Saturday, November 23, 2013

Backpack Organization Game: School Counselor Spotlight

Jen, a school counseling intern who graduates in December, gave an organizational skills lesson a creative and interactive spin! 



Jen wrote:

I was running an organizational and study skills group for 7th and 8th grade students during my field experience at a middle school. In this group, each session focused on a different area of organization and studying. In the session where we focused on organizing backpacks and binders, we played a game where students had to race to find a paper in a backpack. I got this idea from the book Creative Approaches for Counseling Individual Children in the School Setting by Diane S. Senn. However, I decided to make it into a racing game between two students to make the activity more interactive and fun.

I asked the group for two volunteers to play a game, and then asked the volunteers to each choose a backpack. I explained that they would be racing to look through their backpack to find a piece of paper with an “X” marked on it. Before the race began, I had the other students in the group choose who they thought would win and to cheer for them during the race.

What the students did not know before opening the backpacks was that one was very well organized and the other was a mess! The organized backpack had binders with papers in the pockets, notebooks, textbooks, and folders all neatly placed in order. The disorganized backpack had papers crumpled and stuffed in every pocket, textbooks jammed between the papers, and folders and notebooks with loose papers coming out.



When the race began, the student with the organized backpack was able to calmly look through the binders and folders to find the “X”; while, the student with the disorganized backpack was throwing papers all over the floor to try to win the game. Not surprisingly, the student with the organized backpack was the winner. After this activity, I had the students all take out their own backpacks and look through them to compare them to the ones in the game. Many of them found that their backpack looked more like the messy one than the organized one!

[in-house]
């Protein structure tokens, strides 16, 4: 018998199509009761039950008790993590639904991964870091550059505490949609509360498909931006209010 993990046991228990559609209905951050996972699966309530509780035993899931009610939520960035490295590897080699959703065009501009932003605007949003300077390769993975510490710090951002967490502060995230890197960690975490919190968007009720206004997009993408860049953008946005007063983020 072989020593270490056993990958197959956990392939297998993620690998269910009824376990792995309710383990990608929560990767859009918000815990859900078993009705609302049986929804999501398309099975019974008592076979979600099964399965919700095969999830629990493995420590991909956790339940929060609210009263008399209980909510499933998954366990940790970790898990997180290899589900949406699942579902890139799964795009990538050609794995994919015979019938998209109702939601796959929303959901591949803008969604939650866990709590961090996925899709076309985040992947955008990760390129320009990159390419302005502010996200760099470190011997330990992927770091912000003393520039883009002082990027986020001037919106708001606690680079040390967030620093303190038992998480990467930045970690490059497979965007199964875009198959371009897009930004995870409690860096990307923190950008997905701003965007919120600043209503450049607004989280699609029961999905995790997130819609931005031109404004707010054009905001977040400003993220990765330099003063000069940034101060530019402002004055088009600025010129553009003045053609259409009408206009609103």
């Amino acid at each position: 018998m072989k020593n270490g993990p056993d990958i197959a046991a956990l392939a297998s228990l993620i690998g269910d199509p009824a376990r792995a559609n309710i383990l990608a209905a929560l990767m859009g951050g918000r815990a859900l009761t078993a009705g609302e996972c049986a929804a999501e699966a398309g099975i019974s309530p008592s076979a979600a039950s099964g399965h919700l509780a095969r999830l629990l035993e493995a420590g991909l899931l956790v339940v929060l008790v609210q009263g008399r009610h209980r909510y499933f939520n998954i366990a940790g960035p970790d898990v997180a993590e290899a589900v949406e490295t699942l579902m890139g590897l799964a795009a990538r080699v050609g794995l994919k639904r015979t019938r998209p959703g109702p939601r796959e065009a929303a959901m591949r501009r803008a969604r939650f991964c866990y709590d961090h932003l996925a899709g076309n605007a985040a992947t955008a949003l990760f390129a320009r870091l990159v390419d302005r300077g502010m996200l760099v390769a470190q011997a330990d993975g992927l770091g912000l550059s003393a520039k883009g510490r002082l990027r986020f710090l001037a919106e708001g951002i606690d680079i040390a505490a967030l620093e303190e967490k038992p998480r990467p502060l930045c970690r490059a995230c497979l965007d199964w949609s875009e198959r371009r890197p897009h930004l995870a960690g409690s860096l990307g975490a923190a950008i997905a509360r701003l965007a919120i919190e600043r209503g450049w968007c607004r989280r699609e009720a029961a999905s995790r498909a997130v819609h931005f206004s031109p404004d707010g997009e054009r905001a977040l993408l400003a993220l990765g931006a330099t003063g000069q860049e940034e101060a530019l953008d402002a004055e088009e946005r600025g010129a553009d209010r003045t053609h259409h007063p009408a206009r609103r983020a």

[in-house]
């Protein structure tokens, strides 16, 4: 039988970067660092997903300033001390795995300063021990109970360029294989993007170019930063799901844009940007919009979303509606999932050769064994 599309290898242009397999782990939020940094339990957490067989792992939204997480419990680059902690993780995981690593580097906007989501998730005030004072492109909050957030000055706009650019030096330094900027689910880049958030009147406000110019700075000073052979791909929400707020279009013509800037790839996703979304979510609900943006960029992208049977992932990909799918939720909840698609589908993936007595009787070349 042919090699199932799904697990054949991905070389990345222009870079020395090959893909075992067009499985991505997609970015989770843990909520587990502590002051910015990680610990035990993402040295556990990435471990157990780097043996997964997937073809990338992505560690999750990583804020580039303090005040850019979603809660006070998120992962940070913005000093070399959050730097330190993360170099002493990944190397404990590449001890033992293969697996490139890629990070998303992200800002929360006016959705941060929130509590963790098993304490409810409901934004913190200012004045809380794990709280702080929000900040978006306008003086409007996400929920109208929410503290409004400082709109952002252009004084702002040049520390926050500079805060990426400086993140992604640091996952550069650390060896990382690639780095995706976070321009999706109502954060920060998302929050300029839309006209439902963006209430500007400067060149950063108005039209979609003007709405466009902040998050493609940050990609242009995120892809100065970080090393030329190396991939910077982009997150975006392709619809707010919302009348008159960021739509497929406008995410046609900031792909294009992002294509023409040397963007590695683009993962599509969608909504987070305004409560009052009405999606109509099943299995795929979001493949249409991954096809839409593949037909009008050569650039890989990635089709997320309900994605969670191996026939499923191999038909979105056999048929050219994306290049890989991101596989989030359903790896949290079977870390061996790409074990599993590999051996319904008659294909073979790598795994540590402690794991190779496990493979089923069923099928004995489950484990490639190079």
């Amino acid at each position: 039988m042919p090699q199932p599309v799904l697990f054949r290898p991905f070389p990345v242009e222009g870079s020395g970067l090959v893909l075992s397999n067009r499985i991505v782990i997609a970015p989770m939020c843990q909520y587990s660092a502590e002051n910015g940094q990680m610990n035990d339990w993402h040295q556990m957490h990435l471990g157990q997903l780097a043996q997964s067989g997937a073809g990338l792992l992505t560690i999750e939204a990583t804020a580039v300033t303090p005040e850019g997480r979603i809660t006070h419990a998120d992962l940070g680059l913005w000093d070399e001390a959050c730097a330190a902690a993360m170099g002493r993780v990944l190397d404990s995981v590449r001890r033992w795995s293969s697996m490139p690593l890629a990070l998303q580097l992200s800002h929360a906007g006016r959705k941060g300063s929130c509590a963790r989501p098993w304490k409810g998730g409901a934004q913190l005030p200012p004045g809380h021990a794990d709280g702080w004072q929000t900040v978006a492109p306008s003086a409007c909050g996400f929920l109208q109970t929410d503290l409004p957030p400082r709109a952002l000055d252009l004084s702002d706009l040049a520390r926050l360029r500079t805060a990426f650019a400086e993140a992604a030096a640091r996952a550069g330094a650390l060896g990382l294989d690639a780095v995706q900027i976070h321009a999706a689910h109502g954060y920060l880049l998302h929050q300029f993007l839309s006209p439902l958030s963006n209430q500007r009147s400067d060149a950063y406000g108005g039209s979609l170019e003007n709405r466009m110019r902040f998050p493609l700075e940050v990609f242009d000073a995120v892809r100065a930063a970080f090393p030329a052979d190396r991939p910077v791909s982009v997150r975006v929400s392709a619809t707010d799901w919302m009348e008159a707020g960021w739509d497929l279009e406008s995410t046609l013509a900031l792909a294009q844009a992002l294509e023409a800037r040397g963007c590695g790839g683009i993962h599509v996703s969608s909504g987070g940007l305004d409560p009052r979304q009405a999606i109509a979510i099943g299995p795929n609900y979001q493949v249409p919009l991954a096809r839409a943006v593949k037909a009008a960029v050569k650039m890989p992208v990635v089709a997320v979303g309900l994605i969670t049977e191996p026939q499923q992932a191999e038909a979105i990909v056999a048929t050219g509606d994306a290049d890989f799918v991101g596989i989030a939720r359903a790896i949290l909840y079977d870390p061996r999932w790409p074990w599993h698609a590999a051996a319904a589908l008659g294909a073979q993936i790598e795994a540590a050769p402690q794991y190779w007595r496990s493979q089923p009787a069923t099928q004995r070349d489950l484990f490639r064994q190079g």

"X" Paper from Disorganized Backpack

 "X" Paper from Organized Backpack

To prepare for this activity, I didn’t spend any money. I was able to use two backpacks that I had at home and I stuffed them with spare school supplies that were in the counseling office. This activity was very easy to prepare for and the students really enjoyed it. It was a great, visual way for students to see the benefit of being organized.


  • I absolutely love Jen's Backpack Race Game and can't wait to do it as part of the organizational skills groups that I am running with 6th graders. 
  • This lesson could be used for a variety of ages, elementary through high school!
  • This a low or no cost activity that provides a visual, real life example of how disorganization can slow you down. 
  • Jen took an activity that could have seemed boring to students and made it into a game where they were invested and got excited to see who would win. 
  • Something I would like to do as extension to this activity is create a "disorganized locker game" using two lockers, an organized one and a disorganized one.
  • This activity could be used as part of a classroom lesson or during a group session with students.
Thanks so much Jen for sharing an awesome School Counselor Spotlight idea with us!

** Jen will be graduating in December with K-12 School Counseling Certification in Pennsylvania. She is looking for school counseling positions and willing to relocate! You can contact Jen via email or visit her website. **

What activities do you do in organizational skills groups for students? What resources do you use?



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Danielle is a K-12 Certified School Counselor, Nationally Certified Counselor, and blogger at School Counselor Blog, a place where school counselors share innovative ideas, creative lesson plans, and quality resources. Connect with Danielle via emailTwitterPinterestLinkedInGoogle+, and become a fan of the School Counselor Blog Facebook Page.



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